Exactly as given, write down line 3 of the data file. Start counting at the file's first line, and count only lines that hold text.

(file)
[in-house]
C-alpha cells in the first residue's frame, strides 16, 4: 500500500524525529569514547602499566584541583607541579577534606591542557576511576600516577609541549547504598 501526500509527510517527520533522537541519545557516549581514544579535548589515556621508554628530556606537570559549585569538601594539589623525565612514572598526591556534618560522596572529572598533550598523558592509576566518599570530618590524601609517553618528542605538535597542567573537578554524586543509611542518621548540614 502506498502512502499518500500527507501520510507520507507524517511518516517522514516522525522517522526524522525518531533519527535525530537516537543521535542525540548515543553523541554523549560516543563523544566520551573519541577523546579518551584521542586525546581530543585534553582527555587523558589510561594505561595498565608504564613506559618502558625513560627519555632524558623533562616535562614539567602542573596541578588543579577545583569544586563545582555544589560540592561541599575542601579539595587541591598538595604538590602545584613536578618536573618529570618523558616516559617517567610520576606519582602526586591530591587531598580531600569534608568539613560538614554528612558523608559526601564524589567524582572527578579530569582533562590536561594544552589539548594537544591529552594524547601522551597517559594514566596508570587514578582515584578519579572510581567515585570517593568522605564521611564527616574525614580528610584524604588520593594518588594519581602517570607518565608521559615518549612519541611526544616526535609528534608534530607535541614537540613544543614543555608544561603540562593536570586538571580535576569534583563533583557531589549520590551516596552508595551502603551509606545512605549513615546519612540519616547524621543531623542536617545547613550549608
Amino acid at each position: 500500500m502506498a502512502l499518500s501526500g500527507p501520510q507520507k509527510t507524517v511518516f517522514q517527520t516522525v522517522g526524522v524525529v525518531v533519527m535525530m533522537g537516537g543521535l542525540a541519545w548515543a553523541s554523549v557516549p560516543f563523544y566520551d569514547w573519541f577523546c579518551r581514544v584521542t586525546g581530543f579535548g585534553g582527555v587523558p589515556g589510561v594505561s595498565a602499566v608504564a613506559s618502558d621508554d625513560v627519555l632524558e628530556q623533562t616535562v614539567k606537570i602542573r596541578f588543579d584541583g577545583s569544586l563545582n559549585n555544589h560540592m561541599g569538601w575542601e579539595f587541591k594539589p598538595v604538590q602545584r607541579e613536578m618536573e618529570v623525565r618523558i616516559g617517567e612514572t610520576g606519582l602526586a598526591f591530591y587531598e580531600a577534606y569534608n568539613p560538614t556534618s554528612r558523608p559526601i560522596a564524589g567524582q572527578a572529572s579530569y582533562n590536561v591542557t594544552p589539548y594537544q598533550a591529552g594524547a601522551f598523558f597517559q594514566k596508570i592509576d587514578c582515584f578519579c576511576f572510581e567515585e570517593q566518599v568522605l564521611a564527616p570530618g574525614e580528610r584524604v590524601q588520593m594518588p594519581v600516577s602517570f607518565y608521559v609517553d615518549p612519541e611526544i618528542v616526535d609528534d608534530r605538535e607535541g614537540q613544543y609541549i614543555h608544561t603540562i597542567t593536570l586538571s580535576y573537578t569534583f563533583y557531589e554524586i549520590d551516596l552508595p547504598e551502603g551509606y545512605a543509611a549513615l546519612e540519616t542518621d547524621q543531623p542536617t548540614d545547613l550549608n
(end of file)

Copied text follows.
Amino acid at each position: 500500500m502506498a502512502l499518500s501526500g500527507p501520510q507520507k509527510t507524517v511518516f517522514q517527520t516522525v522517522g526524522v524525529v525518531v533519527m535525530m533522537g537516537g543521535l542525540a541519545w548515543a553523541s554523549v557516549p560516543f563523544y566520551d569514547w573519541f577523546c579518551r581514544v584521542t586525546g581530543f579535548g585534553g582527555v587523558p589515556g589510561v594505561s595498565a602499566v608504564a613506559s618502558d621508554d625513560v627519555l632524558e628530556q623533562t616535562v614539567k606537570i602542573r596541578f588543579d584541583g577545583s569544586l563545582n559549585n555544589h560540592m561541599g569538601w575542601e579539595f587541591k594539589p598538595v604538590q602545584r607541579e613536578m618536573e618529570v623525565r618523558i616516559g617517567e612514572t610520576g606519582l602526586a598526591f591530591y587531598e580531600a577534606y569534608n568539613p560538614t556534618s554528612r558523608p559526601i560522596a564524589g567524582q572527578a572529572s579530569y582533562n590536561v591542557t594544552p589539548y594537544q598533550a591529552g594524547a601522551f598523558f597517559q594514566k596508570i592509576d587514578c582515584f578519579c576511576f572510581e567515585e570517593q566518599v568522605l564521611a564527616p570530618g574525614e580528610r584524604v590524601q588520593m594518588p594519581v600516577s602517570f607518565y608521559v609517553d615518549p612519541e611526544i618528542v616526535d609528534d608534530r605538535e607535541g614537540q613544543y609541549i614543555h608544561t603540562i597542567t593536570l586538571s580535576y573537578t569534583f563533583y557531589e554524586i549520590d551516596l552508595p547504598e551502603g551509606y545512605a543509611a549513615l546519612e540519616t542518621d547524621q543531623p542536617t548540614d545547613l550549608n